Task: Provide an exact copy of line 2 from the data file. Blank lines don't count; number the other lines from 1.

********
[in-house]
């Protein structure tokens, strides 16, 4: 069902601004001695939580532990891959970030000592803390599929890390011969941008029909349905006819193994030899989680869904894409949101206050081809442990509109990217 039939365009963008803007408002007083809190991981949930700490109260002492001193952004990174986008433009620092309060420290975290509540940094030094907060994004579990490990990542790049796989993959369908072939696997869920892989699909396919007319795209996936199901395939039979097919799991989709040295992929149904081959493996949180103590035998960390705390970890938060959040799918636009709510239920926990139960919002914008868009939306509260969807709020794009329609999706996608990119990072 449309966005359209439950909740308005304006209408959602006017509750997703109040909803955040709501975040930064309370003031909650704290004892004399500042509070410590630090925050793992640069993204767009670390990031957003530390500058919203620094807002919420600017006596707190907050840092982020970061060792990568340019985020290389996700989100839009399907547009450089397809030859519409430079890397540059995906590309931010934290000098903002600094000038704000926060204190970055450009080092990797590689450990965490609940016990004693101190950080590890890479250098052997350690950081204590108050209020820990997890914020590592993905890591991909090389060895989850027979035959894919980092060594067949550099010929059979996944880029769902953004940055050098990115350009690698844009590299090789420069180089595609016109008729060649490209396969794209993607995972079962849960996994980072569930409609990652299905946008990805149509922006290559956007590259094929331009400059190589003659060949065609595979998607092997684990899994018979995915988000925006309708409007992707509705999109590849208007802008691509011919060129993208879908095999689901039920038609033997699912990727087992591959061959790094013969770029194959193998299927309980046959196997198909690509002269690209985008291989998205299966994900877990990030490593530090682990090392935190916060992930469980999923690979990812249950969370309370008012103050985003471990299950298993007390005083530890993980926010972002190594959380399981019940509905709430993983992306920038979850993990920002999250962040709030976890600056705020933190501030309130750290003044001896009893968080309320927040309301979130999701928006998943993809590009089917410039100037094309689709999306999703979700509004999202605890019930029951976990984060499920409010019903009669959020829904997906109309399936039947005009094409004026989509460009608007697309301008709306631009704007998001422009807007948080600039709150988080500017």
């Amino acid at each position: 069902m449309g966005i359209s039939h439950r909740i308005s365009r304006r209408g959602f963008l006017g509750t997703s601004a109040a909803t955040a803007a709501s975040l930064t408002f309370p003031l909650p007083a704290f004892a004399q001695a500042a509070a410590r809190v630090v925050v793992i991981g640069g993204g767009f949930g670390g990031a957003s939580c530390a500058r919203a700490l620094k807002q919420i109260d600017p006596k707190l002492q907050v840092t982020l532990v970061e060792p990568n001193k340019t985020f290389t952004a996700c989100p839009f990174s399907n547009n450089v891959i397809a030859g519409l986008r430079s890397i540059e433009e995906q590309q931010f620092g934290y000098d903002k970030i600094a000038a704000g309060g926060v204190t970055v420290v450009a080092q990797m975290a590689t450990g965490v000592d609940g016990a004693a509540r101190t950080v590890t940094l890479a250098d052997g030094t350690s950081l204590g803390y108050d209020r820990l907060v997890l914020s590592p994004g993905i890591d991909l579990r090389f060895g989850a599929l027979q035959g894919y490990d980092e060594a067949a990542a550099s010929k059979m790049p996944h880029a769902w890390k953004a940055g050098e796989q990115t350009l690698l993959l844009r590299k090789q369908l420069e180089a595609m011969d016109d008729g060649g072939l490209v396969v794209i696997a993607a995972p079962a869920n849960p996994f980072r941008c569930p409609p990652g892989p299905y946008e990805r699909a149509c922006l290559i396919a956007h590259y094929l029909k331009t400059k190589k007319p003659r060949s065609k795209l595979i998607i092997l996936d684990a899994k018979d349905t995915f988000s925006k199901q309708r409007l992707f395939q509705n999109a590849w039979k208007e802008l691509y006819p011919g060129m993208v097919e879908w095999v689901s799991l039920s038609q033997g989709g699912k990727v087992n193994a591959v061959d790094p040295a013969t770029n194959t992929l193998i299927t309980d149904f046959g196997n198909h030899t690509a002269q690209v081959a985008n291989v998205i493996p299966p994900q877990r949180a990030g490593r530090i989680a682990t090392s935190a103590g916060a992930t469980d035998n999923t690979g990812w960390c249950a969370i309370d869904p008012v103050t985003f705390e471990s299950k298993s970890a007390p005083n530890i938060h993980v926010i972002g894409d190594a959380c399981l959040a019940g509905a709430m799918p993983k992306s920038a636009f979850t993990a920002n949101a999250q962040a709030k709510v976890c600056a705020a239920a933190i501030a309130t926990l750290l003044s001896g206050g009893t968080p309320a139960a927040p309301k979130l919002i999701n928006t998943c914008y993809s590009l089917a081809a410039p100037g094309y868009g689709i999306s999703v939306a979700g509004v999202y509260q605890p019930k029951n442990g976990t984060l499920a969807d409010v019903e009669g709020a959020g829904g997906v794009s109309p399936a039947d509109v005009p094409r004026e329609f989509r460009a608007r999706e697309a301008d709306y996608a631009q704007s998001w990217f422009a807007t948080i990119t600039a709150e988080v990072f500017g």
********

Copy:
């Protein structure tokens, strides 16, 4: 069902601004001695939580532990891959970030000592803390599929890390011969941008029909349905006819193994030899989680869904894409949101206050081809442990509109990217 039939365009963008803007408002007083809190991981949930700490109260002492001193952004990174986008433009620092309060420290975290509540940094030094907060994004579990490990990542790049796989993959369908072939696997869920892989699909396919007319795209996936199901395939039979097919799991989709040295992929149904081959493996949180103590035998960390705390970890938060959040799918636009709510239920926990139960919002914008868009939306509260969807709020794009329609999706996608990119990072 449309966005359209439950909740308005304006209408959602006017509750997703109040909803955040709501975040930064309370003031909650704290004892004399500042509070410590630090925050793992640069993204767009670390990031957003530390500058919203620094807002919420600017006596707190907050840092982020970061060792990568340019985020290389996700989100839009399907547009450089397809030859519409430079890397540059995906590309931010934290000098903002600094000038704000926060204190970055450009080092990797590689450990965490609940016990004693101190950080590890890479250098052997350690950081204590108050209020820990997890914020590592993905890591991909090389060895989850027979035959894919980092060594067949550099010929059979996944880029769902953004940055050098990115350009690698844009590299090789420069180089595609016109008729060649490209396969794209993607995972079962849960996994980072569930409609990652299905946008990805149509922006290559956007590259094929331009400059190589003659060949065609595979998607092997684990899994018979995915988000925006309708409007992707509705999109590849208007802008691509011919060129993208879908095999689901039920038609033997699912990727087992591959061959790094013969770029194959193998299927309980046959196997198909690509002269690209985008291989998205299966994900877990990030490593530090682990090392935190916060992930469980999923690979990812249950969370309370008012103050985003471990299950298993007390005083530890993980926010972002190594959380399981019940509905709430993983992306920038979850993990920002999250962040709030976890600056705020933190501030309130750290003044001896009893968080309320927040309301979130999701928006998943993809590009089917410039100037094309689709999306999703979700509004999202605890019930029951976990984060499920409010019903009669959020829904997906109309399936039947005009094409004026989509460009608007697309301008709306631009704007998001422009807007948080600039709150988080500017």